One can only truly understand and appreciate life when faced with one’s own mortality. Nobody wants to talk about death, but it is one of the few certain things in life, and an awareness of this finitude allowed my family to take advantage of the time they had left together. Cancer Family, Ongoing is the story of the family, the experiences of the two parents in parallel treatment for stage-four cancer, side by side. The project looks at love and life in the face of death. It honors and commemorates my parents, focusing on their strength and love, individually and together, and shares the story of their final chapters, coming to a close just 364 days apart.
“Life is a gift, and no one promised me longevity.” These are the words of Howie Borowick a few months after being diagnosed with inoperable stage-4 pancreatic cancer. Before his sixteenth birthday he had lost both parents, so understood the fragility of life. He never wasted a day, living each as if it were his last, so when cancer arrived, his bucket list was empty. The one thing he was not ready to leave behind was his wife, Laurel, the love of his life, who had been managing her disease, breast cancer, for over 17 years.
Our story looks at the simultaneity of life: the good, the bad, the important, and the frivolous. Laurel and Howie chose to spend their last months creating new memories rather than cowering in the reality of their situation. They were married 34 years, and suddenly their time was up. Howie passed away on December 7, 2013, one year and one day after doctors discovered his cancer. Life then changed for Laurel. After being half of a couple for more than half her life, she was now single. That was when her disease began to worsen, and her quality of life too. She was not scared of death; she had been preparing for it since the initial diagnosis at age 42. She was scared of the process of dying, of losing her ability to think, love, and communicate with her children.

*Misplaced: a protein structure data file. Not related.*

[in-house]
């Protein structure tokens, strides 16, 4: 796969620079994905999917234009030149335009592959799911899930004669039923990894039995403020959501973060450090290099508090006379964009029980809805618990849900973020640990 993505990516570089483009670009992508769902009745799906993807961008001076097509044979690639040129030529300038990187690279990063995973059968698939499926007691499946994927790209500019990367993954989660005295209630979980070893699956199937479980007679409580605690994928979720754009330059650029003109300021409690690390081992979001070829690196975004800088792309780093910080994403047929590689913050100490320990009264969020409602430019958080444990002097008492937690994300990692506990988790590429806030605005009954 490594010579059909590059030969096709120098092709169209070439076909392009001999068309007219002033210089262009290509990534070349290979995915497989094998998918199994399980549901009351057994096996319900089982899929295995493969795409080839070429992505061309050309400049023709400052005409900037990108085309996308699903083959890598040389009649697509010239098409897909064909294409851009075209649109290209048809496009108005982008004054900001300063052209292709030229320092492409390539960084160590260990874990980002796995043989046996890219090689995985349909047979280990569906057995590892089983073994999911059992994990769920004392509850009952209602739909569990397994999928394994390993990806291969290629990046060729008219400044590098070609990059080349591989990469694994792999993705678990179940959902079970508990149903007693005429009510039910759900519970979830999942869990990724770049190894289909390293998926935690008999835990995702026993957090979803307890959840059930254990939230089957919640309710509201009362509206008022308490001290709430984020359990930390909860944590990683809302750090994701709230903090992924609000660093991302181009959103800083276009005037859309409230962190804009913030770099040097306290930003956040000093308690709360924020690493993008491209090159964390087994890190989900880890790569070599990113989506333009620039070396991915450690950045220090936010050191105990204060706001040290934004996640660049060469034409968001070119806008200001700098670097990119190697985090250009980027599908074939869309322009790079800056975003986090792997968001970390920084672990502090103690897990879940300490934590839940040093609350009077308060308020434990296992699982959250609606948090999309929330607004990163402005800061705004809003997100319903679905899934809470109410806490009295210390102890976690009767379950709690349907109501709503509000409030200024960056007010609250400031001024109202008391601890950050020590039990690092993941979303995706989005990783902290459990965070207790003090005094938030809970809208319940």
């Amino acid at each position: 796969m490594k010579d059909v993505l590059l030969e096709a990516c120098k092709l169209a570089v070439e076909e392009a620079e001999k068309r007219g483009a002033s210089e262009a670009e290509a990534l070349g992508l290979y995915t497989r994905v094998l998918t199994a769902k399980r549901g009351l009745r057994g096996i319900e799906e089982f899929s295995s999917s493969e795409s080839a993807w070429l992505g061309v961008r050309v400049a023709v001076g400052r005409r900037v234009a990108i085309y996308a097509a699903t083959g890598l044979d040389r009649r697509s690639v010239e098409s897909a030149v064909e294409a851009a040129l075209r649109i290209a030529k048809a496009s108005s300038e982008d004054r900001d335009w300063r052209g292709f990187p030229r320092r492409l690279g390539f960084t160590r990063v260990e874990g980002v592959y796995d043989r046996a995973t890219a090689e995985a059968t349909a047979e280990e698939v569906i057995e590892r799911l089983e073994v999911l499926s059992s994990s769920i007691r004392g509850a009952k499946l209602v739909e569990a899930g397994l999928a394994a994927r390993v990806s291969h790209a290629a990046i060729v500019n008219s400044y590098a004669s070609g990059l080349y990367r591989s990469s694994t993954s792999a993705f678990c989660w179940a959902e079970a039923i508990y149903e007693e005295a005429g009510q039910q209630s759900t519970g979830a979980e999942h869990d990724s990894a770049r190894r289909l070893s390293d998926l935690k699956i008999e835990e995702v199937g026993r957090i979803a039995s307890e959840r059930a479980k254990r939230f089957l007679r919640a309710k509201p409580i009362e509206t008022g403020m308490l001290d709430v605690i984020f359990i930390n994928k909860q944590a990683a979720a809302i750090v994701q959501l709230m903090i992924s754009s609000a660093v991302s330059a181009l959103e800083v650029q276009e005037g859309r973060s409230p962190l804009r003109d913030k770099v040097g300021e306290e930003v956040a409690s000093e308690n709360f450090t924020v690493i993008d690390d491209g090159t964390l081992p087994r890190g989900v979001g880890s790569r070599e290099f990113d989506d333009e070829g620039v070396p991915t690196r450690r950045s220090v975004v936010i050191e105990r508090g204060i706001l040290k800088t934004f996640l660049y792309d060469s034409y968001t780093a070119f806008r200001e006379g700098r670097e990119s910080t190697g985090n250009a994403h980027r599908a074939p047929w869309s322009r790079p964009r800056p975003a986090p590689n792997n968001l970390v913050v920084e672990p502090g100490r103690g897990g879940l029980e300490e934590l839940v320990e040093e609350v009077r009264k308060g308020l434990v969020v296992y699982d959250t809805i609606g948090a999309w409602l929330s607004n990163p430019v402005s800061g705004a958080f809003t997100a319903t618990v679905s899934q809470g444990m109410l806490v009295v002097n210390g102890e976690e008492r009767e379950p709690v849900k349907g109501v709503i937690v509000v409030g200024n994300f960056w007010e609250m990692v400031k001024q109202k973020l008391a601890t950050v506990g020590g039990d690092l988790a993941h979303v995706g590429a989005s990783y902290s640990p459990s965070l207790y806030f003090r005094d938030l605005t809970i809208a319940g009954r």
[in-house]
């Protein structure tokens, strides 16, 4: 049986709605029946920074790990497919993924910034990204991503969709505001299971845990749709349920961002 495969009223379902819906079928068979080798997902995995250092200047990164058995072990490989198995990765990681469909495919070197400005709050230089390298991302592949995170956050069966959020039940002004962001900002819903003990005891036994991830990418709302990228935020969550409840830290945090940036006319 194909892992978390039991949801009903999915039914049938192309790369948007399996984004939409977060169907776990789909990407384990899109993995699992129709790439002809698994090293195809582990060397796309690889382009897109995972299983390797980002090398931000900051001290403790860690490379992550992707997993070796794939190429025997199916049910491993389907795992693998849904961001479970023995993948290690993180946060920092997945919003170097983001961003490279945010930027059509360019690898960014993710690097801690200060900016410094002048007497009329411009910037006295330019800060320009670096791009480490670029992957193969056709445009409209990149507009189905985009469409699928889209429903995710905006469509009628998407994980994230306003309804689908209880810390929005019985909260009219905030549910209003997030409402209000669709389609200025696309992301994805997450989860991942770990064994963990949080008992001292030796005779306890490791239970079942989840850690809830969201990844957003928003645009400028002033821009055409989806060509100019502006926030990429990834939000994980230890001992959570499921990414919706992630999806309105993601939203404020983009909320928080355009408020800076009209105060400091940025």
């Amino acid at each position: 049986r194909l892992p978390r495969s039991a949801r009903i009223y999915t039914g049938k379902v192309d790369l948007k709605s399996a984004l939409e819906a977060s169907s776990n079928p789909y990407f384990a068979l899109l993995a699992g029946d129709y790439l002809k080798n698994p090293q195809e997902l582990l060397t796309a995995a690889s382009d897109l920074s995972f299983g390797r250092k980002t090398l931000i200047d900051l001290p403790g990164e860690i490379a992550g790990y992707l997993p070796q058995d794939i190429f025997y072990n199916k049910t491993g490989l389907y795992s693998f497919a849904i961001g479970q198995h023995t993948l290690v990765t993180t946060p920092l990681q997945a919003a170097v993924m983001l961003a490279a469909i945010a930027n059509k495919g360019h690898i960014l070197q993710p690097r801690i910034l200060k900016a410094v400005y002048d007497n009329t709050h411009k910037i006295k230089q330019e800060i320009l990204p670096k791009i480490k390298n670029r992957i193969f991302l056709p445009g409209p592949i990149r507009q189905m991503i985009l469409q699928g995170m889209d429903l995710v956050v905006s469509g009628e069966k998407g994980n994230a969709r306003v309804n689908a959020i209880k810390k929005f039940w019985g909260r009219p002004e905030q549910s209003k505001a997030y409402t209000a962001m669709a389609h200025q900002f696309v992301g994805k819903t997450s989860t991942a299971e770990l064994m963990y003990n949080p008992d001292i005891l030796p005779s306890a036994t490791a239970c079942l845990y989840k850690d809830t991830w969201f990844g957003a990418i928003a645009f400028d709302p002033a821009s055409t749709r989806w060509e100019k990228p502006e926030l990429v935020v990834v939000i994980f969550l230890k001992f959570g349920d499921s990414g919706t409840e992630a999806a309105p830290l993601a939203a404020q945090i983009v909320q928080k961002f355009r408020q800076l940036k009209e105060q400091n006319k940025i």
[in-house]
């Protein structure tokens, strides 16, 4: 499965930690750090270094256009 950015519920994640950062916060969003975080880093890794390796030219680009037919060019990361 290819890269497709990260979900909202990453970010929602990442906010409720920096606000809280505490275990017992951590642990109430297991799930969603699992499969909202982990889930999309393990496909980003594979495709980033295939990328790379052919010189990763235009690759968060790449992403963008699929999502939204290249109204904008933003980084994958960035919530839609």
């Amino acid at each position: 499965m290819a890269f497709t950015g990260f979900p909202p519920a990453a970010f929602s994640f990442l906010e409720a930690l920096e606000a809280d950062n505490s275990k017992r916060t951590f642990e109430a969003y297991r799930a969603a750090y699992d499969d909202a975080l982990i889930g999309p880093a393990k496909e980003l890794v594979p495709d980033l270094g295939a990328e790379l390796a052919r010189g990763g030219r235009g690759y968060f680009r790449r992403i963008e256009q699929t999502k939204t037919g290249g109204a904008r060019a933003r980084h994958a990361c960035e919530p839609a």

With 30 feet (10 meters) of oxygen tubing trailing behind her, Laurel spent her final weeks surrounded by those who loved her, and whom she loved. The pain worsened, the breathing became more labored, and soon she no longer had the strength to get out of bed. Chemotherapy meant hope, but chemotherapy was no longer an option. Laurel took her last breath on December 6, 2014, just one day shy of the anniversary of her husband’s passing.
I photographed my parents to hold on to their memory, to capture their essence and strength in such a time. Everyone wants to find purpose in life. My parents’ final purpose was found in this moment, in the gift they gave me, allowing me to tell their story – a love story – and the story of our family and the legacy they have left. When time stops, what was all of this for? They did it for us.
Exhibition co-produced with the Photographic Social Vision Foundation.